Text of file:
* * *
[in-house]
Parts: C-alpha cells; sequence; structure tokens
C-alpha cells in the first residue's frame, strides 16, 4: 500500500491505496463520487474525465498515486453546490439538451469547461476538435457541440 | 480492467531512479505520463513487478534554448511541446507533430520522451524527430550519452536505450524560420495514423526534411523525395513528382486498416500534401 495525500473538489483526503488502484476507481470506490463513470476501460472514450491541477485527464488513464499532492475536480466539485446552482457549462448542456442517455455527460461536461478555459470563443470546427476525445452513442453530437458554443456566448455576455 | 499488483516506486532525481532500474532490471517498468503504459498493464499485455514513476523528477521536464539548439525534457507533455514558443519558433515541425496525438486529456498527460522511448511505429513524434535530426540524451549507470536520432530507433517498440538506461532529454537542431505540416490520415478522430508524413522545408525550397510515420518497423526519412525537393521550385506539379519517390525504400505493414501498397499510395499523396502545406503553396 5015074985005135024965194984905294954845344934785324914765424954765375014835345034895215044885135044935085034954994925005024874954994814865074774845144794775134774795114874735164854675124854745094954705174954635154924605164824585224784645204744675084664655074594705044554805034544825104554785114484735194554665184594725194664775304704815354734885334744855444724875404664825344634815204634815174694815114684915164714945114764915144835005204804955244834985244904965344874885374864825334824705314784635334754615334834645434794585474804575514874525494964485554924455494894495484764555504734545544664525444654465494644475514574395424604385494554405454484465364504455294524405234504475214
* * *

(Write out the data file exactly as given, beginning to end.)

[in-house]
Parts: C-alpha cells; sequence; structure tokens
C-alpha cells in the first residue's frame, strides 16, 4: 500500500491505496463520487474525465498515486453546490439538451469547461476538435457541440 | 480492467531512479505520463513487478534554448511541446507533430520522451524527430550519452536505450524560420495514423526534411523525395513528382486498416500534401 495525500473538489483526503488502484476507481470506490463513470476501460472514450491541477485527464488513464499532492475536480466539485446552482457549462448542456442517455455527460461536461478555459470563443470546427476525445452513442453530437458554443456566448455576455 | 499488483516506486532525481532500474532490471517498468503504459498493464499485455514513476523528477521536464539548439525534457507533455514558443519558433515541425496525438486529456498527460522511448511505429513524434535530426540524451549507470536520432530507433517498440538506461532529454537542431505540416490520415478522430508524413522545408525550397510515420518497423526519412525537393521550385506539379519517390525504400505493414501498397499510395499523396502545406503553396 5015074985005135024965194984905294954845344934785324914765424954765375014835345034895215044885135044935085034954994925005024874954994814865074774845144794775134774795114874735164854675124854745094954705174954635154924605164824585224784645204744675084664655074594705044554805034544825104554785114484735194554665184594725194664775304704815354734885334744855444724875404664825344634815204634815174694815114684915164714945114764915144835005204804955244834985244904965344874885374864825334824705314784635334754615334834645434794585474804575514874525494964485554924455494894495484764555504734545544664525444654465494644475514574395424604385494554405454484465364504455294524405234504475214